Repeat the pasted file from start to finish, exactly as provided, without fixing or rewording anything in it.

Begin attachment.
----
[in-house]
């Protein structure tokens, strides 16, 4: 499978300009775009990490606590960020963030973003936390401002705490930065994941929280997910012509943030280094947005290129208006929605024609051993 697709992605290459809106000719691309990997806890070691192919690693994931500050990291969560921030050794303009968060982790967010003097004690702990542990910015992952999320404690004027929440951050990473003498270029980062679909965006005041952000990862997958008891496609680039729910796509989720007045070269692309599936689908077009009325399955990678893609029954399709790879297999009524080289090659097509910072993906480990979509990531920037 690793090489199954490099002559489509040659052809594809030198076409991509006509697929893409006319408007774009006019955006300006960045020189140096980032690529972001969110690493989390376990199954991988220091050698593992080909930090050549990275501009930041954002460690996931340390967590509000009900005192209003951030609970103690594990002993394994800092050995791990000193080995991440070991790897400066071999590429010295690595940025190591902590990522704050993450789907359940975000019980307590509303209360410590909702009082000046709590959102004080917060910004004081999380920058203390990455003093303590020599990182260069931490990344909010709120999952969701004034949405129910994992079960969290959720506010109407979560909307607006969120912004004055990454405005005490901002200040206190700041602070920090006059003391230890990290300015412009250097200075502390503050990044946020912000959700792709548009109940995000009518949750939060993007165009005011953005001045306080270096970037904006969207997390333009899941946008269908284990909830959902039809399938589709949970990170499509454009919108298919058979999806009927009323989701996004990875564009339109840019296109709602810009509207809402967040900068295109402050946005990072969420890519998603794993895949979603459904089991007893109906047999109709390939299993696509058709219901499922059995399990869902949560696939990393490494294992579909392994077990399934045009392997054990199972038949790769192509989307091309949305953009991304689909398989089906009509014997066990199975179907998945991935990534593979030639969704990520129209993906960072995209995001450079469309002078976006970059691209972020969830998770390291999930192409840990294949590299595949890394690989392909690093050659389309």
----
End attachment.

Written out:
[in-house]
């Protein structure tokens, strides 16, 4: 499978300009775009990490606590960020963030973003936390401002705490930065994941929280997910012509943030280094947005290129208006929605024609051993 697709992605290459809106000719691309990997806890070691192919690693994931500050990291969560921030050794303009968060982790967010003097004690702990542990910015992952999320404690004027929440951050990473003498270029980062679909965006005041952000990862997958008891496609680039729910796509989720007045070269692309599936689908077009009325399955990678893609029954399709790879297999009524080289090659097509910072993906480990979509990531920037 690793090489199954490099002559489509040659052809594809030198076409991509006509697929893409006319408007774009006019955006300006960045020189140096980032690529972001969110690493989390376990199954991988220091050698593992080909930090050549990275501009930041954002460690996931340390967590509000009900005192209003951030609970103690594990002993394994800092050995791990000193080995991440070991790897400066071999590429010295690595940025190591902590990522704050993450789907359940975000019980307590509303209360410590909702009082000046709590959102004080917060910004004081999380920058203390990455003093303590020599990182260069931490990344909010709120999952969701004034949405129910994992079960969290959720506010109407979560909307607006969120912004004055990454405005005490901002200040206190700041602070920090006059003391230890990290300015412009250097200075502390503050990044946020912000959700792709548009109940995000009518949750939060993007165009005011953005001045306080270096970037904006969207997390333009899941946008269908284990909830959902039809399938589709949970990170499509454009919108298919058979999806009927009323989701996004990875564009339109840019296109709602810009509207809402967040900068295109402050946005990072969420890519998603794993895949979603459904089991007893109906047999109709390939299993696509058709219901499922059995399990869902949560696939990393490494294992579909392994077990399934045009392997054990199972038949790769192509989307091309949305953009991304689909398989089906009509014997066990199975179907998945991935990534593979030639969704990520129209993906960072995209995001450079469309002078976006970059691209972020969830998770390291999930192409840990294949590299595949890394690989392909690093050659389309």